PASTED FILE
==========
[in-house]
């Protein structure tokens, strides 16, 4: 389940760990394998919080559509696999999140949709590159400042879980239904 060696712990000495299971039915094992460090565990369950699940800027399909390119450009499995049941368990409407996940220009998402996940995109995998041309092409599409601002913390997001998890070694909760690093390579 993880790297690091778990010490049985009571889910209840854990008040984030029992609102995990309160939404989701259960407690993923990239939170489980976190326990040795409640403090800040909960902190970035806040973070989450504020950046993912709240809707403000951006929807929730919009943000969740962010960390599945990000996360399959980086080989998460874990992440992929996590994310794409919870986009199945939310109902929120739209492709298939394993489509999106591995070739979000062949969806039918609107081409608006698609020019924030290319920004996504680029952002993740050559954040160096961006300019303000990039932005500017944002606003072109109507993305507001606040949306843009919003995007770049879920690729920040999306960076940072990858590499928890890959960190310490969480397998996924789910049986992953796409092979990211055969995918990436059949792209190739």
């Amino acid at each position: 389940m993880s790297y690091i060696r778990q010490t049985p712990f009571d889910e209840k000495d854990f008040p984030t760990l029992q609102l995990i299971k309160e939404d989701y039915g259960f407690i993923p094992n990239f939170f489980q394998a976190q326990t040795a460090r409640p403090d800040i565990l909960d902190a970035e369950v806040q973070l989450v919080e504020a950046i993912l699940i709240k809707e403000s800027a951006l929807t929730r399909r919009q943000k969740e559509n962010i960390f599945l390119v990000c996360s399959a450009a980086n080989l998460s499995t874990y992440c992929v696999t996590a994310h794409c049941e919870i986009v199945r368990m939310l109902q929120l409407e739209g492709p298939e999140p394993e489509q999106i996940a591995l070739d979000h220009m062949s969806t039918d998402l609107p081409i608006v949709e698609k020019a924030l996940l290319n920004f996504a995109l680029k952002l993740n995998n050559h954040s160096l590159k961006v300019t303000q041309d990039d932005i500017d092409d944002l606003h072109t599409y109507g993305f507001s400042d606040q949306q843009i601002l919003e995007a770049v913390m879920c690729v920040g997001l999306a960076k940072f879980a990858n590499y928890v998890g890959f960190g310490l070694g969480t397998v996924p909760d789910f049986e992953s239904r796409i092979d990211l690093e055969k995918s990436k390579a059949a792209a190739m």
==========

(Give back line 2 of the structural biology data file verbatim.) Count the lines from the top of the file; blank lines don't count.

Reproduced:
């Protein structure tokens, strides 16, 4: 389940760990394998919080559509696999999140949709590159400042879980239904 060696712990000495299971039915094992460090565990369950699940800027399909390119450009499995049941368990409407996940220009998402996940995109995998041309092409599409601002913390997001998890070694909760690093390579 993880790297690091778990010490049985009571889910209840854990008040984030029992609102995990309160939404989701259960407690993923990239939170489980976190326990040795409640403090800040909960902190970035806040973070989450504020950046993912709240809707403000951006929807929730919009943000969740962010960390599945990000996360399959980086080989998460874990992440992929996590994310794409919870986009199945939310109902929120739209492709298939394993489509999106591995070739979000062949969806039918609107081409608006698609020019924030290319920004996504680029952002993740050559954040160096961006300019303000990039932005500017944002606003072109109507993305507001606040949306843009919003995007770049879920690729920040999306960076940072990858590499928890890959960190310490969480397998996924789910049986992953796409092979990211055969995918990436059949792209190739």